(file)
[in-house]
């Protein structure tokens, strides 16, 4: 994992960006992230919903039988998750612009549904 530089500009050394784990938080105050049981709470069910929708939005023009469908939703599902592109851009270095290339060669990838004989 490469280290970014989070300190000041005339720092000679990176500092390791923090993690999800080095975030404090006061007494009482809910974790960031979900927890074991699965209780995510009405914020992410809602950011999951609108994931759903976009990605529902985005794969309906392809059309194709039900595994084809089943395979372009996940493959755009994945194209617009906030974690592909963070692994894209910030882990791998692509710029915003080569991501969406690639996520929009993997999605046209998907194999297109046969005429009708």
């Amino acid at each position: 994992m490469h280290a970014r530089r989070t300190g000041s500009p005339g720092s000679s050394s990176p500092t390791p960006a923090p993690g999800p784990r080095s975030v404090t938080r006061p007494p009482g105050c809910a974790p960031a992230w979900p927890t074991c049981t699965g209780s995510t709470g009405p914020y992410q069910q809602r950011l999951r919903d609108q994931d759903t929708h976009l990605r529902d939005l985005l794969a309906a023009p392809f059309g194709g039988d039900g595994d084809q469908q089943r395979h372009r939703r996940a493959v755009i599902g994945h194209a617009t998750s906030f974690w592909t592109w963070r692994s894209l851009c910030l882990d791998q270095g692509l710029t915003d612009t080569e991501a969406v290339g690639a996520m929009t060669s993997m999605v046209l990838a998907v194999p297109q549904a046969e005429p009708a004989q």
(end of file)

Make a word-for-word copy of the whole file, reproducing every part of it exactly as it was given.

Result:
[in-house]
């Protein structure tokens, strides 16, 4: 994992960006992230919903039988998750612009549904 530089500009050394784990938080105050049981709470069910929708939005023009469908939703599902592109851009270095290339060669990838004989 490469280290970014989070300190000041005339720092000679990176500092390791923090993690999800080095975030404090006061007494009482809910974790960031979900927890074991699965209780995510009405914020992410809602950011999951609108994931759903976009990605529902985005794969309906392809059309194709039900595994084809089943395979372009996940493959755009994945194209617009906030974690592909963070692994894209910030882990791998692509710029915003080569991501969406690639996520929009993997999605046209998907194999297109046969005429009708």
């Amino acid at each position: 994992m490469h280290a970014r530089r989070t300190g000041s500009p005339g720092s000679s050394s990176p500092t390791p960006a923090p993690g999800p784990r080095s975030v404090t938080r006061p007494p009482g105050c809910a974790p960031a992230w979900p927890t074991c049981t699965g209780s995510t709470g009405p914020y992410q069910q809602r950011l999951r919903d609108q994931d759903t929708h976009l990605r529902d939005l985005l794969a309906a023009p392809f059309g194709g039988d039900g595994d084809q469908q089943r395979h372009r939703r996940a493959v755009i599902g994945h194209a617009t998750s906030f974690w592909t592109w963070r692994s894209l851009c910030l882990d791998q270095g692509l710029t915003d612009t080569e991501a969406v290339g690639a996520m929009t060669s993997m999605v046209l990838a998907v194999p297109q549904a046969e005429p009708a004989q």